"A close read of her new book suggests that beneath the surface variety of subjects and locales in her writing, there's an underlying unity: heedless, headlong enthusiasm. . . . She is a moth drawn to moths who are drawn to the flame. . . . Ms. Orlean has a rare knack for finding these people, and an even rarer one for starting them talking. . . . Do not underestimate her curiosity, or the sharpness of her eyes."
-Jeremy McCarter, The Wall Street Journal

"Spectacular . . . One is likely to imagine Susan Orlean's eyes sparkling as she composed the essays in On Animals. . . . Orlean strikes a perfect balance between hilarious and informative. . . . Orlean has a gift for the indelible detail. . . . Readers fond of seemingly effortless writing about animals will savor this book."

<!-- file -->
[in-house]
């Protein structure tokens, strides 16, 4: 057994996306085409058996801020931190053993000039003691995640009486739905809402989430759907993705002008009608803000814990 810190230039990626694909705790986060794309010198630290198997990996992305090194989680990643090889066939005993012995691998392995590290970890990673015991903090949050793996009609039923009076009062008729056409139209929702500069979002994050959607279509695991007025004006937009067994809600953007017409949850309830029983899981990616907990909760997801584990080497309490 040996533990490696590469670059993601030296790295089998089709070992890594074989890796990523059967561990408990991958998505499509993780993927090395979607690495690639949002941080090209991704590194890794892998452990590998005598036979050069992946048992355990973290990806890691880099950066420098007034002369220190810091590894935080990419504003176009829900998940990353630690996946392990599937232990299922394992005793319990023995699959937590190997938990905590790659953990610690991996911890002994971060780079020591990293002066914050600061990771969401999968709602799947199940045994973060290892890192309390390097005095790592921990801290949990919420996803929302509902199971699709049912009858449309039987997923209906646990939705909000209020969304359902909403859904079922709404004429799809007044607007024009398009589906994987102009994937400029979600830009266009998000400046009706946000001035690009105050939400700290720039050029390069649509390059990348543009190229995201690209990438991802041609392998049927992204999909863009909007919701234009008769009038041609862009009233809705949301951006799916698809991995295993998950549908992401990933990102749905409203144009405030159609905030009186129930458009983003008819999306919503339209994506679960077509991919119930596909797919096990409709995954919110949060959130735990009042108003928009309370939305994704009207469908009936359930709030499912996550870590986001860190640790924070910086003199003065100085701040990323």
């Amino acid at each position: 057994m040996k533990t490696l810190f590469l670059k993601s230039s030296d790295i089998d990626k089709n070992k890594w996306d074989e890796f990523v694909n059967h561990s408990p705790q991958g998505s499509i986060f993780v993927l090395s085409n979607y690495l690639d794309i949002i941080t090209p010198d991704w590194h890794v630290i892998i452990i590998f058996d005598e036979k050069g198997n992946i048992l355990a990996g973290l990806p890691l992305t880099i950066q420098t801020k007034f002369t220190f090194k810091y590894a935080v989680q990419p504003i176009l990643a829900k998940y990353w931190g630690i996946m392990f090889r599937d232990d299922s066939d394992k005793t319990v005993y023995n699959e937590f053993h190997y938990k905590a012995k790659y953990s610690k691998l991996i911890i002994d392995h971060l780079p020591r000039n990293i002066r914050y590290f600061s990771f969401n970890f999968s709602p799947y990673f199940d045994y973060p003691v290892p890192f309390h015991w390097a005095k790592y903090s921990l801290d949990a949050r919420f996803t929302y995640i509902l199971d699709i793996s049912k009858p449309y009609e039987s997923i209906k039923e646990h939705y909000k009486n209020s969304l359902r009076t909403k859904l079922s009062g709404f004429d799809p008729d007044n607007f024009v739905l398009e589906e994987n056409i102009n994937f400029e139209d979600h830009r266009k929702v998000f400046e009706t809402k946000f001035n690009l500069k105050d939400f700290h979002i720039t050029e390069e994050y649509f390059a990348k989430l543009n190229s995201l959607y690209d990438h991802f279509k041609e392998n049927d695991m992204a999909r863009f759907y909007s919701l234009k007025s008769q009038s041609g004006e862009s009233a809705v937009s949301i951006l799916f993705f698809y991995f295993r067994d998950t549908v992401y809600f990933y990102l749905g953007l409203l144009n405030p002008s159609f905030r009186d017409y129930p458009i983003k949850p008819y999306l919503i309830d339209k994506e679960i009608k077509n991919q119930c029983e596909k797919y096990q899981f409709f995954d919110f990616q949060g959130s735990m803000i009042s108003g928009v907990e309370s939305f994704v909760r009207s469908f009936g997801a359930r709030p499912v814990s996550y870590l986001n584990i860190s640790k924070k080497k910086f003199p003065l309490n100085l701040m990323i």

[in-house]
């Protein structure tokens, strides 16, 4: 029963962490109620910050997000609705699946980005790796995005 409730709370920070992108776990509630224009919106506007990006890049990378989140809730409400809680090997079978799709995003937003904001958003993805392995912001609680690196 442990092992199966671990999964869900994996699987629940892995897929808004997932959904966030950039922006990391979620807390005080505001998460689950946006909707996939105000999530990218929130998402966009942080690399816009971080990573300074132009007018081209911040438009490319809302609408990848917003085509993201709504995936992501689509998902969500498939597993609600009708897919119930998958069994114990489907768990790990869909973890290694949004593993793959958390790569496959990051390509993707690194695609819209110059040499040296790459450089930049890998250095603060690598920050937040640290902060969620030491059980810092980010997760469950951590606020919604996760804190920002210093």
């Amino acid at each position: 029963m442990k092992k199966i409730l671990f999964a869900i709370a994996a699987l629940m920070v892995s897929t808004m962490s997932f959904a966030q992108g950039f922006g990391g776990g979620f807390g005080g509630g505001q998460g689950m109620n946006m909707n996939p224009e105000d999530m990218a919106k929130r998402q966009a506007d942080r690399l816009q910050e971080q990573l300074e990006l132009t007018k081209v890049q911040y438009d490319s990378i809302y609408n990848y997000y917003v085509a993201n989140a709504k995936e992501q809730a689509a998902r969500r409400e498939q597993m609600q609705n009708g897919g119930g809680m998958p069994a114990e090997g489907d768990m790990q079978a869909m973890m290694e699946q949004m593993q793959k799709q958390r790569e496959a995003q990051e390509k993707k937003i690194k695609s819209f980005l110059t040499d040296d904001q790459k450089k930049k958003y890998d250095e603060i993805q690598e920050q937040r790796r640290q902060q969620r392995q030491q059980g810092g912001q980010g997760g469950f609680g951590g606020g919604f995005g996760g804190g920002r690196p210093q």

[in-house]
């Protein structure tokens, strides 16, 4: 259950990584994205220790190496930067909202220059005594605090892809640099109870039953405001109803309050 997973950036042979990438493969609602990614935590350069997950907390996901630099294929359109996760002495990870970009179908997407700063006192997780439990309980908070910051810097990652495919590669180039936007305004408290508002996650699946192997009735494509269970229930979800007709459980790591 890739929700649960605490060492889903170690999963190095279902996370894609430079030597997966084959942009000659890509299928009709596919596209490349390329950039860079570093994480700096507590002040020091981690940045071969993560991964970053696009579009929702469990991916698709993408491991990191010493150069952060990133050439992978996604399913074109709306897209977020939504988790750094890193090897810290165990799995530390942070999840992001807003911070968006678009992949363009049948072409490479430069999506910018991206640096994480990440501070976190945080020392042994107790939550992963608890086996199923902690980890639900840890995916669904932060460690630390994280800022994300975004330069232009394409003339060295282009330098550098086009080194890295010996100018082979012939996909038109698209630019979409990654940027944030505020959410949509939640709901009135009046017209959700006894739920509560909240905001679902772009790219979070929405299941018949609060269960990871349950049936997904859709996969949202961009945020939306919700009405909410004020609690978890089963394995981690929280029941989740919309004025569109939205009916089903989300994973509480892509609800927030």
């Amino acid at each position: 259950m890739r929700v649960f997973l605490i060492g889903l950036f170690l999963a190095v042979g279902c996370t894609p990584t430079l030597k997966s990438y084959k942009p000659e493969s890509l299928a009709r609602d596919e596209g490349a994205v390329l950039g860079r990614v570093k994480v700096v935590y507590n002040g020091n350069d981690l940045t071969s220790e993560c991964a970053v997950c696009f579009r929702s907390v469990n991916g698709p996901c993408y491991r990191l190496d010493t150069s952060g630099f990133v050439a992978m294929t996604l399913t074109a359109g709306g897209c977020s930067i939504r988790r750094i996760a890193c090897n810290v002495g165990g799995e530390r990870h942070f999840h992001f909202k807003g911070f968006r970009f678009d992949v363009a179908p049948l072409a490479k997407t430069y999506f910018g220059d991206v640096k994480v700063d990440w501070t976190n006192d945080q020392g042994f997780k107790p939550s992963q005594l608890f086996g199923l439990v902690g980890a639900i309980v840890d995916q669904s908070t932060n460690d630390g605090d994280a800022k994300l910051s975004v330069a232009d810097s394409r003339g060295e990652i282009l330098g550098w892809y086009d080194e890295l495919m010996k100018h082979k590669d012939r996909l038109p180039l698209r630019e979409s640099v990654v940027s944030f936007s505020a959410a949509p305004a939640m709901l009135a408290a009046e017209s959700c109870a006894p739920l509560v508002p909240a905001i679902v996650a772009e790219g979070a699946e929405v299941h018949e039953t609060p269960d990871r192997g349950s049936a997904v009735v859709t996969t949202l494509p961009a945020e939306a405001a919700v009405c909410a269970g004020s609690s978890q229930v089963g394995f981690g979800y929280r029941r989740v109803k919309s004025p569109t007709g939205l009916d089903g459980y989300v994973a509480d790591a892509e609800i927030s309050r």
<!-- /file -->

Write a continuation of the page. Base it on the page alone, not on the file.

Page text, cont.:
-Minneapolis Star Tribune

"She relies on her powers of observation, conveyed with unflappable curiosity. . . . Orlean is committed to investigating the dizzying multiplicity of roles animals serve-employee, best friend, harbinger of climate change-and the places where those functions intersect."

Readers Top Reviews

My 2 CentsL.